The president promised to create a task force on how best to help the communities. Advocates want that and new jobs, broadband internet and funding for health and education.
This story was originally published by Inside Climate News.
Coal-state economic development groups, labor leaders and environmentalists are asking President Joe Biden’s administration to fund a “just transition” from coal to renewable energy, given his focus on climate change, environmental justice and racial and economic equity.
Thirteen groups from areas as diverse as West Virginia and Kentucky in Appalachia to the Navajo Nation in Arizona, along with their national partners, want the immediate creation of a White House Office of Economic Transition, focused on rebuilding the economies of coal communities.
They also asked the administration last week in a letter to create a task force on communities dependent for jobs on coal and power plants.
“What we are saying is we recognize the inevitable shifts in the energy economy landscape as a result of the measures we must take to address climate change,” said Peter Hille, president of the Mountain Association, a nonprofit that serves counties in the coalfield of eastern Kentucky and is working for a new economy there. “The justice we are calling for is represented by the new investments needed to help these coal-impacted communities.”
Biden entered the White House last week with the most ambitious climate agenda of any president, having put forth a $2 trillion plan that seeks to tie curbing heat-trapping greenhouse gases with economic growth in renewable energy sources like solar and wind power.
On his first day, the president moved to rejoin the Paris climate accord and directed his administration to review and begin rolling back more than 100 rules on the environment put in place by the Trump administration, many of which benefited the fossil fuel industry. Biden’s plan includes the goal of a “carbon pollution-free power sector by 2035.”
During the campaign, Biden also promised his administration would “invest in coal and power plant communities and other communities impacted by the climate transformation.” His campaign website said he would create a task force on how best to transition such communities.
What the coal state groups are doing is reminding Biden of his promises. They say that adding a voice in the White House for coal communities alongside those advocating for climate action will help to keep the communities a priority—especially as the coronavirus pandemic has accelerated the decline of the coal industry.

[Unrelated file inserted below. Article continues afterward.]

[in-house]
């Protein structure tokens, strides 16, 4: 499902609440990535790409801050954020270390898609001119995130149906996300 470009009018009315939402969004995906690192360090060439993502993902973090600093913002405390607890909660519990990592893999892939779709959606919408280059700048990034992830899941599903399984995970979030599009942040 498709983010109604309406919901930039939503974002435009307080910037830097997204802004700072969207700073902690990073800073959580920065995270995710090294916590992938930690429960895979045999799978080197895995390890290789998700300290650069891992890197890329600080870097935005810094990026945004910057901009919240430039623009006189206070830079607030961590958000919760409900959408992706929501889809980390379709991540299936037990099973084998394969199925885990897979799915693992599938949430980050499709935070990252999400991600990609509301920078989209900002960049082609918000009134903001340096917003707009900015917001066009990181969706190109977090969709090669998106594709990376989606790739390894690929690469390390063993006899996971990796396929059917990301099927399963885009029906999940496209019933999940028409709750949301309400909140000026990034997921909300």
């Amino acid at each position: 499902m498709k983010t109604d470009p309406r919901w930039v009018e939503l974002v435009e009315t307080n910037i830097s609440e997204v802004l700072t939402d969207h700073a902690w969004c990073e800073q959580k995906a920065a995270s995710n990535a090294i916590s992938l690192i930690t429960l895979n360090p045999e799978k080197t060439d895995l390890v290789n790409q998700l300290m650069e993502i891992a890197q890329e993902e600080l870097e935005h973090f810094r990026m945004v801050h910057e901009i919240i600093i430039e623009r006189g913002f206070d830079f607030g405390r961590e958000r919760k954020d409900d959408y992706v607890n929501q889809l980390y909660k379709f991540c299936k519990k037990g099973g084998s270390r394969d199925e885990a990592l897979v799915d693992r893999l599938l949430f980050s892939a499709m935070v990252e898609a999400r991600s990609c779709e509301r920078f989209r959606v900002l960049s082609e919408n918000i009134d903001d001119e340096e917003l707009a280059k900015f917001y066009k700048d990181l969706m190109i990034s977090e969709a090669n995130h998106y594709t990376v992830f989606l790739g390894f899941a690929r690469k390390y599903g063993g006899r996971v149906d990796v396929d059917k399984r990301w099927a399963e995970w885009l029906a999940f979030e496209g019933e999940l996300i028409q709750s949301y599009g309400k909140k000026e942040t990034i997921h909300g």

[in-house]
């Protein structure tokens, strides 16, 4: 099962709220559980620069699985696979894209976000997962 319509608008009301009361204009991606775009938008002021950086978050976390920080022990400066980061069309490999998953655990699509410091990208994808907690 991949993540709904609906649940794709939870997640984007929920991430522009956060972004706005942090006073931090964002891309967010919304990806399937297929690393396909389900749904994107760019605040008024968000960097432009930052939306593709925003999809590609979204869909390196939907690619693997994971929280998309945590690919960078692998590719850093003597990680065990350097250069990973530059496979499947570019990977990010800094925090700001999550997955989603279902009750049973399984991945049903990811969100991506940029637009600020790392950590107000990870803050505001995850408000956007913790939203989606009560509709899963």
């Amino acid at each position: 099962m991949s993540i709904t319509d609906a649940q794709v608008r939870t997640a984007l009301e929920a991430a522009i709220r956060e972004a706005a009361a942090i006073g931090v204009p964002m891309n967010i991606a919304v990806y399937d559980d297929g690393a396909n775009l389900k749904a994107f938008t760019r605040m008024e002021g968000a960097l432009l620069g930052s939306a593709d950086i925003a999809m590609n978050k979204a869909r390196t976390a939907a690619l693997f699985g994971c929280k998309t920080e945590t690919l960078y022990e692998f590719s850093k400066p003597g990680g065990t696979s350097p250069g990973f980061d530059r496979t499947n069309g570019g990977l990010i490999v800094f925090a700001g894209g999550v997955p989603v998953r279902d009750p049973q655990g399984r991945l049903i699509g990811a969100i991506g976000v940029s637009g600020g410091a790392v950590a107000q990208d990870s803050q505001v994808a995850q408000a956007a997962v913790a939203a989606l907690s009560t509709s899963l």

“The economic uncertainty facing Main Street is destabilizing local economies and governments when services and support are needed most,” the groups wrote in their letter. “In many communities, this decline is hitting historically marginalized groups the hardest, including low-income people, Native (and) Indigenous people, Black people, and people of color. These workers and communities must be a central part of the new, clean economy.
This economic collapse has begun setting off demographic trends. As the coal industry has declined, for example, West Virginia has been losing population.
“Too many people feel like they have to leave West Virginia,” said Natalie Rober, executive director of Generation West Virginia, an organization that works to attract, retain and advance young people in the state, including workforce development. “Our work is doing whatever it takes so people can find fulfilling careers here and live the lives they deserve here in West Virginia.”
There are solutions already “on the ground that can be scaled up with federal support,” she added, citing her organization’s efforts to train software developers.
The federal government could help by working with local communities to expand fast, broadband internet service to make remote learning and working accessible to more people.
Other groups that signed the letter included West Virginia-based Coalfield Development, Kentucky-based Appalachian Citizens Law Center, Montana-based Western Organization of Resource Council, the Colorado AFL-CIO, the Union of Concerned Scientists and two Native American groups, Tribe Awaken and Tó Nizhóní Ání.
A spokesman for the Biden administration declined comment on the letter.
Senate Republican leader Mitch McConnell of Kentucky, contacted through a spokesman, did not respond to a question about whether a White House position on coal transition would be beneficial. In comments on the Senate floor, McConnell criticized Biden for his decision to return the United States to the Paris Agreement, and his support for global efforts to reduce carbon emissions to net-zero by 2050.